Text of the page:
Rattner Involved in Inquiry on Fees - WSJ.com

Steven Rattner, the leader of the Obama administration's auto task force, was one of the executives involved with payments under scrutiny in a probe of an alleged kickback scheme at New York state's pension fund, according to a person familiar with the matter.

A Securities and Exchange Commission complaint says a "senior executive" of Mr. Rattner's investment firm met in 2004 with a politically connected consultant about a finder's fee. Later, the complaint says, the firm received an investment from the state pension fund and paid $1.1 million in fees.

The "senior executive," not named in the complaint, is Mr. Rattner, according to the person familiar with the matter.

The main legal issue for the investment firms turns on whether they knew, or should have known, that fees they paid to certain entities for access to the New York fund were legitimate or were improper kickbacks, and whether they were properly disclosed, according to people familiar with the matter.

The SEC alleges in its complaint that a meeting was arranged between the senior Quadrangle executive and a brother of New York's then-deputy comptroller to discuss acquiring the DVD distribution rights to the low-budget film, "Chooch." The deputy comptroller, now under indictment, and his brothers produced the movie.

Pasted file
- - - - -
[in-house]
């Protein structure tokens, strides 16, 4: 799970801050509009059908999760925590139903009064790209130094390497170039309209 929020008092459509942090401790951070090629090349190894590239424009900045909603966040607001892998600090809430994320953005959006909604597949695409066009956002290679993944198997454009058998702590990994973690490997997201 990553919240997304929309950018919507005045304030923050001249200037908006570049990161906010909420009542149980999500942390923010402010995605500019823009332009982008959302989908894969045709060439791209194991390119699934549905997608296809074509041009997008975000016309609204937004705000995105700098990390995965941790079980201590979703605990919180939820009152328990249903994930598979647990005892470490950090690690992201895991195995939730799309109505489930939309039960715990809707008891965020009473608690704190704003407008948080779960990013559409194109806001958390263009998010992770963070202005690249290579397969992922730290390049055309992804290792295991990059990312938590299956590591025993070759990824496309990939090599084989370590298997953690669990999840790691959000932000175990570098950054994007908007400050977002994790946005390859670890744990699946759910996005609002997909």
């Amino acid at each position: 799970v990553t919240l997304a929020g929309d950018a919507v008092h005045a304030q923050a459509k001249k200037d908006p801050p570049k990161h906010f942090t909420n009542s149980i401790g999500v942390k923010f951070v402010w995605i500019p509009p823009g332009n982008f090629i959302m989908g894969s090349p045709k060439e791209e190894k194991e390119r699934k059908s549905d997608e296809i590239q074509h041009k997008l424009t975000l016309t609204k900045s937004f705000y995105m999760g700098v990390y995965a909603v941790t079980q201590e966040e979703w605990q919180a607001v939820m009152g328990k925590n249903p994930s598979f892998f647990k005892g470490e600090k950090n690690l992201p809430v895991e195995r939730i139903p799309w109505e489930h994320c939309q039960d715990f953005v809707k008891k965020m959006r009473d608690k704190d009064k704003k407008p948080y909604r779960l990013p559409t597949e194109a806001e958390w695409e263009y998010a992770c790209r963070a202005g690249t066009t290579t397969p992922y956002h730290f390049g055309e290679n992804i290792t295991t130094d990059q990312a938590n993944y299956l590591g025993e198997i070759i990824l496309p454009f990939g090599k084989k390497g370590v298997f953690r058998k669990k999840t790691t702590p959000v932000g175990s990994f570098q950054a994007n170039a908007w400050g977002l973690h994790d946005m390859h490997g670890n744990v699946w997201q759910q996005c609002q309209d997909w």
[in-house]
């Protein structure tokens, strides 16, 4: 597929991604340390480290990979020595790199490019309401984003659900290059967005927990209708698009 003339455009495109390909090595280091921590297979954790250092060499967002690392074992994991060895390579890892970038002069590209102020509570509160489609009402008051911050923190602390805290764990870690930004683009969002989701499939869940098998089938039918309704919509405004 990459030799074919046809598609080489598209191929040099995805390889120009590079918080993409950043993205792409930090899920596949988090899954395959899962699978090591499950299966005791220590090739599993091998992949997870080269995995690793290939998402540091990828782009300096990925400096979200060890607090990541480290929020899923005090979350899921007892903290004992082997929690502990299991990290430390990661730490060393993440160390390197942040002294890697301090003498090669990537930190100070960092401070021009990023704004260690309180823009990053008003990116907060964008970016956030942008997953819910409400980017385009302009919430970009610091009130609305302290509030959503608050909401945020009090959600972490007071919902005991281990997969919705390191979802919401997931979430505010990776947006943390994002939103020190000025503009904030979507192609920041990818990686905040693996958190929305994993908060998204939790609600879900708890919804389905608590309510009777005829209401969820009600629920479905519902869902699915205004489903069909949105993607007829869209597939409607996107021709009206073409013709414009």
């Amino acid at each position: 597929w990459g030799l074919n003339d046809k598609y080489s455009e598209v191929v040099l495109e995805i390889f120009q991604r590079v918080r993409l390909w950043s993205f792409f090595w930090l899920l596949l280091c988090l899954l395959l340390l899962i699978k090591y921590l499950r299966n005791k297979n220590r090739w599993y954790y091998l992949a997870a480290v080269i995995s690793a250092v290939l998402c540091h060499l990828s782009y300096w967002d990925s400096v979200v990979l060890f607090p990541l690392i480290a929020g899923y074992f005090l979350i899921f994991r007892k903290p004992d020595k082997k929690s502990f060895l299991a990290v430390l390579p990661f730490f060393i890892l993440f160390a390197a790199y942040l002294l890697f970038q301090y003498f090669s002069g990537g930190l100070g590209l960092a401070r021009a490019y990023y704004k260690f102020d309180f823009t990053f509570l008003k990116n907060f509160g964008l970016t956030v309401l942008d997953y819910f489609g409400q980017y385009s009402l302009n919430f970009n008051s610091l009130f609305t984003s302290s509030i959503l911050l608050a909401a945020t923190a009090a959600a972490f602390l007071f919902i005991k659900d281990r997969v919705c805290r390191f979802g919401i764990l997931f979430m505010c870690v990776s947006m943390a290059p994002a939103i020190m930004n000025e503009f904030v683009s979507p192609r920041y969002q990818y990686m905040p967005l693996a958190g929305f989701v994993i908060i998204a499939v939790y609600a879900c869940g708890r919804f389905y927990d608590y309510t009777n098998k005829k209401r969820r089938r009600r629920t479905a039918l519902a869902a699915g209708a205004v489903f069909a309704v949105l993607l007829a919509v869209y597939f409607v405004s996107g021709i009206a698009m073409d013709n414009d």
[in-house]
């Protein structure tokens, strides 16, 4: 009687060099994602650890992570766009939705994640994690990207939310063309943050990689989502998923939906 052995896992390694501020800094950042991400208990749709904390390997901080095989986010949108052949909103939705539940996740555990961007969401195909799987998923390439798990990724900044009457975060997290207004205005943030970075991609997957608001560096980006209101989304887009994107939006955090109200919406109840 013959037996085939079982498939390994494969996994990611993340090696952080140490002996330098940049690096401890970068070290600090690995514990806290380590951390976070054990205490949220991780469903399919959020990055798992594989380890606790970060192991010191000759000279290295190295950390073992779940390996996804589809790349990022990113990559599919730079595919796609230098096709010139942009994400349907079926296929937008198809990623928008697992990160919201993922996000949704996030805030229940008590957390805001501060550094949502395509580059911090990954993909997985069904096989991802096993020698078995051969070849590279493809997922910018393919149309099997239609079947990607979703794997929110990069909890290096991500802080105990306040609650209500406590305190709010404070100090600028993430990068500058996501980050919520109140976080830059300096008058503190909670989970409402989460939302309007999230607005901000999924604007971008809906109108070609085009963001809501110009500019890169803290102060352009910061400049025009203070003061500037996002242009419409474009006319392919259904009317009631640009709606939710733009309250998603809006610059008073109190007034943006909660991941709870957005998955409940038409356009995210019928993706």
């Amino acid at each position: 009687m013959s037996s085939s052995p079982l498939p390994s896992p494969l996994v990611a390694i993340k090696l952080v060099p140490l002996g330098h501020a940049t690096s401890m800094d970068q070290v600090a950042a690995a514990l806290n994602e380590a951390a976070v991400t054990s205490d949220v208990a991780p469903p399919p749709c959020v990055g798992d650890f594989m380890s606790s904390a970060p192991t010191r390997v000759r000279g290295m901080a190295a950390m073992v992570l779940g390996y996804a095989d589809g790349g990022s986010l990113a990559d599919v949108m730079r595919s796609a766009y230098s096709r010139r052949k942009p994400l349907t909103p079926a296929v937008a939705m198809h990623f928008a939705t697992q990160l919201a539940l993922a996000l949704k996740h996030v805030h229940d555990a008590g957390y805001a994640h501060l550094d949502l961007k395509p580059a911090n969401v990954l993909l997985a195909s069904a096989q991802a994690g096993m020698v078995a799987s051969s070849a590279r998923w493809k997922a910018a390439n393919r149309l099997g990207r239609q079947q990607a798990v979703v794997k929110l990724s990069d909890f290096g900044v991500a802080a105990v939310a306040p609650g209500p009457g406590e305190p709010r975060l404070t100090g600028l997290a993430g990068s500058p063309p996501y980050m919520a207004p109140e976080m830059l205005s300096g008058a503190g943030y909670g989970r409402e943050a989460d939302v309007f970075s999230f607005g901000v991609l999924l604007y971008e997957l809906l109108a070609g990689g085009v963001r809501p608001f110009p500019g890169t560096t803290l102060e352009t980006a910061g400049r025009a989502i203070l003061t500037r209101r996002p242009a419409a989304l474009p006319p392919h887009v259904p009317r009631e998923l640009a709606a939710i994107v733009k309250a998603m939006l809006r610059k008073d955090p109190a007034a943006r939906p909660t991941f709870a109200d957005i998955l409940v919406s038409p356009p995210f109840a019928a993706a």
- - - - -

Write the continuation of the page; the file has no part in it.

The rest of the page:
Quadrangle, through an affiliate called GT Brands, agreed to acquire the rights for $88,841, and three weeks later the deputy comptroller told the senior Quadrangle executive that Quadrangle would get a $100 million investment from the pension fund, according to the complaint. Quadrangle then paid the $1.1 million finders fees to a company affiliated with the political consultant, according to the complaint.

So a political consultant arranges a meeting between Rattner and the Deputy Comptroller. Rattner wants the Comptroller to invest his money with his firm. Rattner agrees to buy the DVD rights to a ****ty movie produced by the deputy comptroller and his brothers for $90k. Three weeks later, the deputy comptroller invests $100m of taxpayer money with Rattner. Rattner then pays the political consultant a $1.1m fee.

Does that seem ****ed up to anyone else?

And before anyone posts it - yes, the article states that neither Rattner nor his company have been accused of wrongdoing. That is in no way an indication that they're innocent, but rather only that the SEC hasn't conducted/finished an investigation on that topic yet.

Guess he can't cover this one up like his wife's dwi.